Online and face-to-face courses have the same goals however the instructional design is different. The goals remain the same, but the methods changes.
Online learning is particularly appropriate for developing what are generically called 21st century learning skills. Online learning is about managing knowledge: how to find, evaluate, analyze, and apply information within a specific knowledge domain. It’s not possible these days to cover content. New knowledge is expanding daily and will continue to grow. Your challenge is to develop lifelong learning skills that will enable your learners to continue to ‘manage knowledge’ long after they have graduated.
- Design your online course in ways that give learners opportunities to learn and practice the skills that will be evaluated on as part of the formal assessment process.
- Use the Internet as a major resource for learning. Give your learners more responsibility for finding and evaluating information themselves. Begin by providing criteria and guidelines for finding, evaluating, analyzing and applying information.
- Use a critical approach to thinking about the Internet and modern media – both their potential and limitations within your specific subject.
Your learners need to be able to communicate in a variety of ways. Writing and speaking skills remain critical, but increasingly the ability to communicate through modern media using social media. Online learning offers many opportunities to develop social media skills. YouTube, blogs and wikis are particularly important in areas such as business, journalism, health and education.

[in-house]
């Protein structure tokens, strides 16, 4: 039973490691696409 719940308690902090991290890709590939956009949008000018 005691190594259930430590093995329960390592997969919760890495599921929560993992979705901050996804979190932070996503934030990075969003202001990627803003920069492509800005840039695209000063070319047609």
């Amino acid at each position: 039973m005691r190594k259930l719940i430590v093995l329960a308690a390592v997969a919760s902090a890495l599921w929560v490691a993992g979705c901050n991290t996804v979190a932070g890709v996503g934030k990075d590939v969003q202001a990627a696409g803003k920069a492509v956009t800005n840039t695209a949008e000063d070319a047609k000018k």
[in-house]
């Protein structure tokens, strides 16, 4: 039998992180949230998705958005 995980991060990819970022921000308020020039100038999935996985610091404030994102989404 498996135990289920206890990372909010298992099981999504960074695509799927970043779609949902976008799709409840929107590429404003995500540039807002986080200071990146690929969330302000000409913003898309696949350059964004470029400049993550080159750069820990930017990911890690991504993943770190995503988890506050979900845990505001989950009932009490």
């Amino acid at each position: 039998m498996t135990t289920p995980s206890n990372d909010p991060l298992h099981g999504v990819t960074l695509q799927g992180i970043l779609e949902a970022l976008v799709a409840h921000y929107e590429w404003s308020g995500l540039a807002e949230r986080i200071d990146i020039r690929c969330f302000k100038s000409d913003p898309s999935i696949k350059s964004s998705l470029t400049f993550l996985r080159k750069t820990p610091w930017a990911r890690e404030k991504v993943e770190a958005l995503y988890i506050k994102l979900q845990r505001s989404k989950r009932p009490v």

The ability to learn individually or as part of a group a fundamental learning skill in the 21st century. The ability to continually learn, either individually or through informal peer networks, is critical for knowledge-based organizations. Online learning, by its nature, requires learners to take responsibility for managing their learning. A skill that must be taught. Learners mostly enter community college as dependent learners.
Bring in the world to your teaching. For example you can have learners collect data, provide real world examples of concepts or issues, use mobile phone cameras or audio interviews of local experts, or set up a course wiki for you and your learners to contribute to.
Assessment drives student behavior. If your learners are not to be assessed on 21st century skills, they won’t make the effort to develop them. Communicate very clearly to your learners your 21st century learning goals and how they will be assessed. Many learners, who are used to being fed content then tested on their memory of it, will have a new appreciation for learning how to learn.
In some ways, with the Internet (as with other media), the medium is the message. Each medium brings another way of knowing. We can either fight the medium, and try to force old content into new bottles, or we can shape the content to the form of the medium. Because the Internet is a huge new force in our lives, we need to be sure that we are making the most of its potential in our teaching, even if that means changing how we teach.